Ocean Beauty: Gloucester Sea-Life Viewed from Under Water Video From Eric Swanson

30 minute underwater video of Gloucester sea-life: Dolphin, Stripers, Menhaden, Mackerel, Mako Shark, Basking Shark, Halibut, Summer Flounder, Winter Flounder, Sea Robin, Red Fish, Dog Fish, Skates, Silver Hake, Red Hake, Herring, Pollock, Haddock, Cod, Cunner, Squid, American Eel, Sand Eels, Ocean Sunfish, Silversides, Starfish, Giant Poisonous Jellyfish, Seals, Lobster, Spider Crab, Horseshoe Crab, Sand Dollars, Sea Urchins, Sea Scallops, Quahogs, Mussels, Surf Clams, Whelks, Moon Snails, Sea Anemone, Coral, Sponges, and more.

TWO TERRIFIC WILDLIFE PRESENTATIONS UPCOMING AT SALEM STATE UNIRVERSITY

JENNIFER JACKMAN SHARES THE FOLLOWING:

NOTE CHANGE OF DATE AND PLACE: On December 3, from 2:30-3:50pm at Veteran’s Hall B, Ellison Campus Center (place to be determined) Salem State University, Dr. Andrea Bogomoloni, Woods Hole Oceanographic Institute and Chair of the Northwest Atlantic Seal Research Consortium will speak on “Seals & Society: Biology, Ecology and Interactions in New England.” Her talk will review the history of seals in New England, examine their roles in the ecosystem and as ocean health sentinels, and discuss seal-fishery interactions.

Harbor Seal Gloucester

On Monday, November 19, from 2:30-3:50pm in Veteran’s Hall B, Ellison Campus Center, Salem State University, there will be a panel on “Wildlife in Peril.” Panelists include Andrea Zeren (Psychology) who will highlight the plight of elephants globally; Jack Clarke (Director of Public Policy and Government Relations, Mass Audubon) who will describe current threats to the Migratory Bird Treaty Act and the Endangered Species Act; and Mendy Garron (NOAA) who will discuss the plight of large whale species (particularly right whales). All three speakers also will discuss efforts to protect wildlife.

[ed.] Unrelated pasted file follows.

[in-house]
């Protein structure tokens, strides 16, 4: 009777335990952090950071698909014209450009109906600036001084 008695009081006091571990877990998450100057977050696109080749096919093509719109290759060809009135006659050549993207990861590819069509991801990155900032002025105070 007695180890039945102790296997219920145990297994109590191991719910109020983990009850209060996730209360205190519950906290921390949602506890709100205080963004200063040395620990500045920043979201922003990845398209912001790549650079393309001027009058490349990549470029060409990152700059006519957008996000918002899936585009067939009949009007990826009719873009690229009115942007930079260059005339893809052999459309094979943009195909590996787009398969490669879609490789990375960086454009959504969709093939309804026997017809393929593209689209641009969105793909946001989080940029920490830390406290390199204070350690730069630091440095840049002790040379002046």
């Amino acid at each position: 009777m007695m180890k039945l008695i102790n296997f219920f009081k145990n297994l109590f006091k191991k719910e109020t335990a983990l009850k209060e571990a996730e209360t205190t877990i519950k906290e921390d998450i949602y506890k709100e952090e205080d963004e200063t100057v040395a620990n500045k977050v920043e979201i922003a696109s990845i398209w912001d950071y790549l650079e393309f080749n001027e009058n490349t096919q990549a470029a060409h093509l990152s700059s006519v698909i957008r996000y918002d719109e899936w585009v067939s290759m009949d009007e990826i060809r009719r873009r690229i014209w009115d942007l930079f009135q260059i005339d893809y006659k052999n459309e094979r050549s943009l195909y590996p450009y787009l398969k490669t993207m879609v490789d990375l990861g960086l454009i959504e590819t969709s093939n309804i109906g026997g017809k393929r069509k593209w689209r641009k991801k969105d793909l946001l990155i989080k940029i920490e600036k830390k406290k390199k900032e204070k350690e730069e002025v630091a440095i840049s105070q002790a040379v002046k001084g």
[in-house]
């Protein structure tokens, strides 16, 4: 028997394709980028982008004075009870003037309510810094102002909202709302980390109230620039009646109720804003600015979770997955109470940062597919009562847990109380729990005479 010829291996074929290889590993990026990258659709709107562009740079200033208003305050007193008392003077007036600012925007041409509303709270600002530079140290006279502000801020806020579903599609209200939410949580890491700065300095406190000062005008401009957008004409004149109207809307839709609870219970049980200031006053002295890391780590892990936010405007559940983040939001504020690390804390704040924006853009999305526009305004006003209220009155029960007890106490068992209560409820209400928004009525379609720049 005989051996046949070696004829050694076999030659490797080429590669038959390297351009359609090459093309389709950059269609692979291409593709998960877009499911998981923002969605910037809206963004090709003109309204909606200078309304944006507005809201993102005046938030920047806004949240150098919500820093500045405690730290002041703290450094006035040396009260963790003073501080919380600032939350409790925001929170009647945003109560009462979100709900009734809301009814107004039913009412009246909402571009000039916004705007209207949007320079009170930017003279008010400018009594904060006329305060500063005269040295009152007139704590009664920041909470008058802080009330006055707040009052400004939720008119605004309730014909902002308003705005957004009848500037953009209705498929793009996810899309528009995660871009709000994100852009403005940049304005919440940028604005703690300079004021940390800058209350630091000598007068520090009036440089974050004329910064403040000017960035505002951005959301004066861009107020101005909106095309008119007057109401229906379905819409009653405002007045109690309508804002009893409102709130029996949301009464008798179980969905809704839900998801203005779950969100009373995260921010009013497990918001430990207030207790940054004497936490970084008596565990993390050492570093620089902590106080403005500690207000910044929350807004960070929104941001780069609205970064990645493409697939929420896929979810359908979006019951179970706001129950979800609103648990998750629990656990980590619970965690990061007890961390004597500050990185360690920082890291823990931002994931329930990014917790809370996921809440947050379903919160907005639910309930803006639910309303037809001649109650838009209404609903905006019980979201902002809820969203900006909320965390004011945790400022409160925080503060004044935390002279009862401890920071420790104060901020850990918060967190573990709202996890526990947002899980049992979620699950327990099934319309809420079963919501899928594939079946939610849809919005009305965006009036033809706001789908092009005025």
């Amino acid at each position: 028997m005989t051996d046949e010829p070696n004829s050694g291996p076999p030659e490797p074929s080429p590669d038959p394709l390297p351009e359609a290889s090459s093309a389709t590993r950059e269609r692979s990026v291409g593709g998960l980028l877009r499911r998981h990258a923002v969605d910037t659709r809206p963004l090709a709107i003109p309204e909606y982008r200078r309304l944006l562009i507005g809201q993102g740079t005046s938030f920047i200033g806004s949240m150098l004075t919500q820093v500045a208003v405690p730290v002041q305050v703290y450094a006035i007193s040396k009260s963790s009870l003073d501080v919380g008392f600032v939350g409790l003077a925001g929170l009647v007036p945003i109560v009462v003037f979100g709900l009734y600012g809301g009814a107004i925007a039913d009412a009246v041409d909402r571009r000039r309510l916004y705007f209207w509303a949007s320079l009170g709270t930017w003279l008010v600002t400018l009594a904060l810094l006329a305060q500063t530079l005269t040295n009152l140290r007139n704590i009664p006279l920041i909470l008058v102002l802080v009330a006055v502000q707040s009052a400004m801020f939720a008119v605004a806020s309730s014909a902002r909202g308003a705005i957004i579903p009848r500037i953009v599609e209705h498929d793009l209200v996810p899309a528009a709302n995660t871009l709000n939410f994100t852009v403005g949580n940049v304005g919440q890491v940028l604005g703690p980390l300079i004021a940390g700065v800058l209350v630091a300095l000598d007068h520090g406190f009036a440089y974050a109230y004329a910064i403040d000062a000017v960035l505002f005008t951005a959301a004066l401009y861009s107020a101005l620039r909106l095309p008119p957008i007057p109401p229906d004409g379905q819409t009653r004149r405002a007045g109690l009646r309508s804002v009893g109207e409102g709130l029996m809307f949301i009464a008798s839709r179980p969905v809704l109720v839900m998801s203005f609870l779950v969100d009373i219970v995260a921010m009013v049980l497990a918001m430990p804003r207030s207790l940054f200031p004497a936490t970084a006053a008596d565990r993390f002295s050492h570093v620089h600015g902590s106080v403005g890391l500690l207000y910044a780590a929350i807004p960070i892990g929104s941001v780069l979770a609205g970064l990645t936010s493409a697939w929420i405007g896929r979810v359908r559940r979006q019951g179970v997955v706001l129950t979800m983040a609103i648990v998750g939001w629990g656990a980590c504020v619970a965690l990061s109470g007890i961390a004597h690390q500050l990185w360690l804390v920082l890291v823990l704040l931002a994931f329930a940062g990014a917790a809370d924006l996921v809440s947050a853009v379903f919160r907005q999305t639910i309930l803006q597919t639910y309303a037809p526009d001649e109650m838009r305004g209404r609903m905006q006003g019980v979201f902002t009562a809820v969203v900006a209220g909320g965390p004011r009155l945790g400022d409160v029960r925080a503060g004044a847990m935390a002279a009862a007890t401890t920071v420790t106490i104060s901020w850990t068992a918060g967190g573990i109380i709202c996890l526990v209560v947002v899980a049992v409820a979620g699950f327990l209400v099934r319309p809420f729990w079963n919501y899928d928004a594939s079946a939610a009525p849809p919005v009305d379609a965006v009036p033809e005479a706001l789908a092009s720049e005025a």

Snowy Egrets are just one of myriad species of birds that have been saved from the brink of extinction by the Migratory Bird Treaty Act and the Endangered Species Act.

These events are sponsored by the Salem State University Human Dimensions of Wildlife Unit at the Bates Center for Public Affairs and the Political Science Department and are open to the public. For more information contact, Jennifer Jackman at jjackman@salemstate.edu .